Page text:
Why White Balance Matters to Photographers
December 17, 2013
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The majority of film rolls are balanced for daylight photography. This means the color saturation and tones are optimal for outdoor picture-taking during the day. When the world of digital photography was introduced, photographers gained the ability to manually adjust this balance, known as white balance, or WB.
What Is White Balance?
One of the sophisticated features on a digital camera is the ability to tell it what type of lighting conditions you're enduring. If you're under fluorescent light fixtures (which create a sickly yellow-green color in pictures) or cloud cover (which makes colors dull), your camera wants to know. By giving the camera this information, it determines how to create a true white color in any lighting condition. This leads to recording colors more accurately in your photography.
For the technically-advanced photographer, some digital SLR cameras offer a customizable Kelvin scale setting to tell the camera the exact color temperature (yes, temperature) of the lighting conditions to create an optimal exposure.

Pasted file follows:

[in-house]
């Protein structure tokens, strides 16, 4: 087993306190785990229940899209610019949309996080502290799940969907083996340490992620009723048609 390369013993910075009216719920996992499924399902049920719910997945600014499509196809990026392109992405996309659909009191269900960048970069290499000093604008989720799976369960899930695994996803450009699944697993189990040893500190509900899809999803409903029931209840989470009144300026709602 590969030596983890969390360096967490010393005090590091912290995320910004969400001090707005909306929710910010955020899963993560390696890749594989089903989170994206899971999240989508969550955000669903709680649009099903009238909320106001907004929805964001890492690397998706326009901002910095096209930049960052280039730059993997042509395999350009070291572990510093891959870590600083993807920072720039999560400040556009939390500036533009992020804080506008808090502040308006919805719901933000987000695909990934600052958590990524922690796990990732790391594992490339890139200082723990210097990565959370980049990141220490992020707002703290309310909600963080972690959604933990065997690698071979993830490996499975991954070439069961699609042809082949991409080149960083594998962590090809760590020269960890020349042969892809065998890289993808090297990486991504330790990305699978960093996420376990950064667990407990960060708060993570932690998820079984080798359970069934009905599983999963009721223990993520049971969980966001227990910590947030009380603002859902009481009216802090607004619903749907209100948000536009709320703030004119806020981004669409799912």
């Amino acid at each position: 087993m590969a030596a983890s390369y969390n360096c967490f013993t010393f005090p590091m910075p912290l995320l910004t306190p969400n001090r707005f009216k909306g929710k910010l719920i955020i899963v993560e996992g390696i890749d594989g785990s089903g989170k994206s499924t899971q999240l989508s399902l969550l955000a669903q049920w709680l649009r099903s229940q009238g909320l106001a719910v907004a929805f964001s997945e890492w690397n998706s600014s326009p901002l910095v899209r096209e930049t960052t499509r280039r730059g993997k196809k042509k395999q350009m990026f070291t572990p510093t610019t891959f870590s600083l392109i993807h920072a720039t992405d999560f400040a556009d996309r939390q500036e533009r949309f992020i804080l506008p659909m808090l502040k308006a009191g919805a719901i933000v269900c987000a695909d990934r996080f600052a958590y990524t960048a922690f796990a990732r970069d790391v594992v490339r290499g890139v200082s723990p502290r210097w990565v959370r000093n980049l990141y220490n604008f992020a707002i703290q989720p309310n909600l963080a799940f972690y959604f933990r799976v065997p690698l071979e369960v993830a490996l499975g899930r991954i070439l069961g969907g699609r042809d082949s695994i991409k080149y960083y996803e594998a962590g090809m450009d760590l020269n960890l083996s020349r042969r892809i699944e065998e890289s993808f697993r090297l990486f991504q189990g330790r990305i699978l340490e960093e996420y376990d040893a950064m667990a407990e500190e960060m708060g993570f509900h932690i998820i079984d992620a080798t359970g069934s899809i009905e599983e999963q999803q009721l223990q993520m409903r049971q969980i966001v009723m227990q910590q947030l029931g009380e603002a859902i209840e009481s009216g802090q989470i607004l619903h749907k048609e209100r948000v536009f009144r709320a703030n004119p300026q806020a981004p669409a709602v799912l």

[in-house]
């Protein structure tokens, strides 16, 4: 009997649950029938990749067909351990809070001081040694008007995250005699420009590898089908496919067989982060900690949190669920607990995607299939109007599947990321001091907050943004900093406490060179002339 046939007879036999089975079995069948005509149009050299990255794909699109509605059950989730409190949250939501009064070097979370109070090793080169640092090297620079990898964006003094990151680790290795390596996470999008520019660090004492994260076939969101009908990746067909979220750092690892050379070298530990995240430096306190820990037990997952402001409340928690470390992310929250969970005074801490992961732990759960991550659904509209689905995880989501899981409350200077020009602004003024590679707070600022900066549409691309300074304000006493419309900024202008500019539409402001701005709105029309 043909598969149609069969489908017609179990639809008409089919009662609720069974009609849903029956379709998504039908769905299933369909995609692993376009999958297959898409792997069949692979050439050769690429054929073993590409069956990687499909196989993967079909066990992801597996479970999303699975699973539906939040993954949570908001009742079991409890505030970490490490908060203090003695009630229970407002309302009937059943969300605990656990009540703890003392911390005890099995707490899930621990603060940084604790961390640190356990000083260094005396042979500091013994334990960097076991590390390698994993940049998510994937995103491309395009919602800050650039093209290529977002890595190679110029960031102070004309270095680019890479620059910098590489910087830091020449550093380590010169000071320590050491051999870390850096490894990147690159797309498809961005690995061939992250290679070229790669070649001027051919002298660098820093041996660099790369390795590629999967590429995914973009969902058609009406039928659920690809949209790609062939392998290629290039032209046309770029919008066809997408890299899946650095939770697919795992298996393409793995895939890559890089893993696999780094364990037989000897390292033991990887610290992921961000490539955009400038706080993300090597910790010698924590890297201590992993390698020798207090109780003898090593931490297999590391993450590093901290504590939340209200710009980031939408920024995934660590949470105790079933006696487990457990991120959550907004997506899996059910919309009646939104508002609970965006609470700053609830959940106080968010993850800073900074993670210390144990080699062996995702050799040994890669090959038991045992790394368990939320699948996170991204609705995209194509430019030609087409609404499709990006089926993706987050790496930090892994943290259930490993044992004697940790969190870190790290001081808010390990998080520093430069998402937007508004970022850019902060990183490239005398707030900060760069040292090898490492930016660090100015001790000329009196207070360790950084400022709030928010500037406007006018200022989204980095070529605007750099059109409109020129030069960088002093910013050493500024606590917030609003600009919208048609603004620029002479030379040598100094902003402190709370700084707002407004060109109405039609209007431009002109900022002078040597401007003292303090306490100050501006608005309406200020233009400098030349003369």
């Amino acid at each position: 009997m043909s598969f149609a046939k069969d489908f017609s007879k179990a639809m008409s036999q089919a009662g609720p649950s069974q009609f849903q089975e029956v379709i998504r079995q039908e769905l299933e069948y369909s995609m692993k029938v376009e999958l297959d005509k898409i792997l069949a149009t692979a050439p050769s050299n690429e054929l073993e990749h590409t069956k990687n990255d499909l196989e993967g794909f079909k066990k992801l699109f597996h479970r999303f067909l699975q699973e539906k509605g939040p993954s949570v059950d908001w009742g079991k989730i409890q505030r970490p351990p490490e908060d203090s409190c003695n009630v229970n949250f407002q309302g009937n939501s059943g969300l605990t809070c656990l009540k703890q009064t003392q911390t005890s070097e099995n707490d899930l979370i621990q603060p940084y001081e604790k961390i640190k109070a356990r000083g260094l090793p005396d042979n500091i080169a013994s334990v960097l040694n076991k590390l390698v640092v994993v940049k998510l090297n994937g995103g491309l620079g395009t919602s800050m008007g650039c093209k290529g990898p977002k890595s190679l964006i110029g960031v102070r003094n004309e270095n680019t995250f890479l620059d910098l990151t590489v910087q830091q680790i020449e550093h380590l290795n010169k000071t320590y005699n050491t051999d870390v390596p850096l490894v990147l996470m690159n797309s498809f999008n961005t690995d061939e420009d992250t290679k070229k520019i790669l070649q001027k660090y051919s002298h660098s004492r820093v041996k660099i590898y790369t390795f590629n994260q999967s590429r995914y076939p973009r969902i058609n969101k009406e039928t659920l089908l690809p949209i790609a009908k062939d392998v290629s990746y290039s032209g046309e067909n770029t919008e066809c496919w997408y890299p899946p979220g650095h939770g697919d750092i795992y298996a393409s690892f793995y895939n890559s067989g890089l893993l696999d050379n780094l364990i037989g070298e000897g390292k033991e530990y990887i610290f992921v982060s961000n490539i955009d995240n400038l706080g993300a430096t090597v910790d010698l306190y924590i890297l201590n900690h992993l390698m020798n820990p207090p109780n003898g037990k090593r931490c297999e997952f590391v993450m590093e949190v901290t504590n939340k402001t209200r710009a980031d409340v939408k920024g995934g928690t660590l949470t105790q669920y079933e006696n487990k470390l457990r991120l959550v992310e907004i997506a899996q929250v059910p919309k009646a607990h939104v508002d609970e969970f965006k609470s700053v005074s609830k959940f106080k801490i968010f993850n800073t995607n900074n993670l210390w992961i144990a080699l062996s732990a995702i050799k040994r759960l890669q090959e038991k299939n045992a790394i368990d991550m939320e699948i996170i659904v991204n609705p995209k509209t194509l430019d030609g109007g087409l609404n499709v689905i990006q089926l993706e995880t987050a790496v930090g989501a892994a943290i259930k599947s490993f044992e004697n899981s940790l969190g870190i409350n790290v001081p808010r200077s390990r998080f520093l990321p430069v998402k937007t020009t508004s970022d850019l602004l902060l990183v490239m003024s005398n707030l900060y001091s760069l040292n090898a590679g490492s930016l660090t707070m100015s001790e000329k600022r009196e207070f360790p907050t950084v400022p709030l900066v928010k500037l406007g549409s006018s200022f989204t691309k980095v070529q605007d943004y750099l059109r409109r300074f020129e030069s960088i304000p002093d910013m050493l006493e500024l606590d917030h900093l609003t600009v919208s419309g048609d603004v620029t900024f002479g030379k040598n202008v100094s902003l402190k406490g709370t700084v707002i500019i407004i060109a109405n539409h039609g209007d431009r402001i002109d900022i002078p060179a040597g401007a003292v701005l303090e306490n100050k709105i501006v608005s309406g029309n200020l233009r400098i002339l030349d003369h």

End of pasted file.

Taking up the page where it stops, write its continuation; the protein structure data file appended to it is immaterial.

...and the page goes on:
Choosing WB Settings
Thankfully, choosing white balance settings is usually a simple two-step process: Pick the type of lighting and press "OK" to save the option. The most popular WB settings you'll encounter on digital cameras include the following:
Once you've chosen the white balance setting that corresponds with your shooting conditions, you'll notice a slight color change to your images. For example, using the Shade option outdoors adds a faint orange-red cast to pictures. This brightens the common blue cast over facial tones recorded in shaded areas, giving people healthier complexions.
Why Does It Matter?
The goal of most photographers is to accurately represent what they see in person on film or a digital memory card. The ability to adjust the white balance settings on your camera gets you even closer to capturing the true colors of the world around you.
Do you manually adjust your white balance settings, or use the automatic mode? Why? Let us know in the comments below!
Photo credit: Stock.xchng